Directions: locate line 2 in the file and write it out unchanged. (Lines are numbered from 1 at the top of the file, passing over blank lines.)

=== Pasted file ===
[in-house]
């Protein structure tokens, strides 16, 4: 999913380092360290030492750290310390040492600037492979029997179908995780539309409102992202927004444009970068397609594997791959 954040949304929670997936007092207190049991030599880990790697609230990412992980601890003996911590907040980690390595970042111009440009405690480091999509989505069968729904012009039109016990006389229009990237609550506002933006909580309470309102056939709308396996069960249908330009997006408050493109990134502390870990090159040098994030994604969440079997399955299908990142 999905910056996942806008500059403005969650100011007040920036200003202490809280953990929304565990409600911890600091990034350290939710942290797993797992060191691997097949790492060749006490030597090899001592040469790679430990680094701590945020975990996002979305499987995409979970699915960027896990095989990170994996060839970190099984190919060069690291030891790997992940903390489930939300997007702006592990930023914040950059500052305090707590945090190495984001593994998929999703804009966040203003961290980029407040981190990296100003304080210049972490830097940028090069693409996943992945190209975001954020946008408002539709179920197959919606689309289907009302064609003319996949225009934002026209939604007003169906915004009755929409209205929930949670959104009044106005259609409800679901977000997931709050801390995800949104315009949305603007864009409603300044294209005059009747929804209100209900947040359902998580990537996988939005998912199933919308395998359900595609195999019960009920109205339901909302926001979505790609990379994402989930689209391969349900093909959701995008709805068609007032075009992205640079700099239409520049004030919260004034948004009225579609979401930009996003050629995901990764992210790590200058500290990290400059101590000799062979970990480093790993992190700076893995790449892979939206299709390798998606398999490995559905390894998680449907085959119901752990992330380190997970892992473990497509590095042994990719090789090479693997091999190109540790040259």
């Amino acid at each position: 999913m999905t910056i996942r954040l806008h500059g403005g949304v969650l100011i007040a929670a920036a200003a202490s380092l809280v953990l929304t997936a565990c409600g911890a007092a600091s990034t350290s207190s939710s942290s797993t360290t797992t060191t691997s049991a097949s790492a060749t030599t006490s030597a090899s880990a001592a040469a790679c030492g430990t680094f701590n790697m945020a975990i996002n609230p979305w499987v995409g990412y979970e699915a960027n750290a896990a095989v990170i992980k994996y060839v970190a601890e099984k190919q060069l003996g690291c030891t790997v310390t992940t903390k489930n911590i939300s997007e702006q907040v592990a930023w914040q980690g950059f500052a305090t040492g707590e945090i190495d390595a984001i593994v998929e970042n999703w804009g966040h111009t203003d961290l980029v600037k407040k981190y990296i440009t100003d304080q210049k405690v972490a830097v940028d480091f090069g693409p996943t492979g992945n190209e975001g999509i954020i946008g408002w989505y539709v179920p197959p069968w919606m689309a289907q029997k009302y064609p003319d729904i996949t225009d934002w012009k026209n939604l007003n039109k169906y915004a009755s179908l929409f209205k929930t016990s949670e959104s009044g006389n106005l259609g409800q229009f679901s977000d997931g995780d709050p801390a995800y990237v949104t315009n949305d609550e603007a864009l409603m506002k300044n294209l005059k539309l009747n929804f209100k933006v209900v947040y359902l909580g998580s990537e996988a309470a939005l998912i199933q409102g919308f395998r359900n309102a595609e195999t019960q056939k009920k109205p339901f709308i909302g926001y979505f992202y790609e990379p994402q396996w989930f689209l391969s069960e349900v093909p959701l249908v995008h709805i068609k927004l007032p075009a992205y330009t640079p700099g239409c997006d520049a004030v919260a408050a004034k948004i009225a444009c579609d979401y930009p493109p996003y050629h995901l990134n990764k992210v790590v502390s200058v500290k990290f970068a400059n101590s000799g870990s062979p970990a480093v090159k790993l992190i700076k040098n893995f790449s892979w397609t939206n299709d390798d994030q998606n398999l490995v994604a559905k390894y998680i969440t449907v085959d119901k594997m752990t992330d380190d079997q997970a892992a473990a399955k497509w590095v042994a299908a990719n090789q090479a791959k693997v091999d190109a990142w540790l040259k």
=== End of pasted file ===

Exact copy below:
């Protein structure tokens, strides 16, 4: 999913380092360290030492750290310390040492600037492979029997179908995780539309409102992202927004444009970068397609594997791959 954040949304929670997936007092207190049991030599880990790697609230990412992980601890003996911590907040980690390595970042111009440009405690480091999509989505069968729904012009039109016990006389229009990237609550506002933006909580309470309102056939709308396996069960249908330009997006408050493109990134502390870990090159040098994030994604969440079997399955299908990142 999905910056996942806008500059403005969650100011007040920036200003202490809280953990929304565990409600911890600091990034350290939710942290797993797992060191691997097949790492060749006490030597090899001592040469790679430990680094701590945020975990996002979305499987995409979970699915960027896990095989990170994996060839970190099984190919060069690291030891790997992940903390489930939300997007702006592990930023914040950059500052305090707590945090190495984001593994998929999703804009966040203003961290980029407040981190990296100003304080210049972490830097940028090069693409996943992945190209975001954020946008408002539709179920197959919606689309289907009302064609003319996949225009934002026209939604007003169906915004009755929409209205929930949670959104009044106005259609409800679901977000997931709050801390995800949104315009949305603007864009409603300044294209005059009747929804209100209900947040359902998580990537996988939005998912199933919308395998359900595609195999019960009920109205339901909302926001979505790609990379994402989930689209391969349900093909959701995008709805068609007032075009992205640079700099239409520049004030919260004034948004009225579609979401930009996003050629995901990764992210790590200058500290990290400059101590000799062979970990480093790993992190700076893995790449892979939206299709390798998606398999490995559905390894998680449907085959119901752990992330380190997970892992473990497509590095042994990719090789090479693997091999190109540790040259």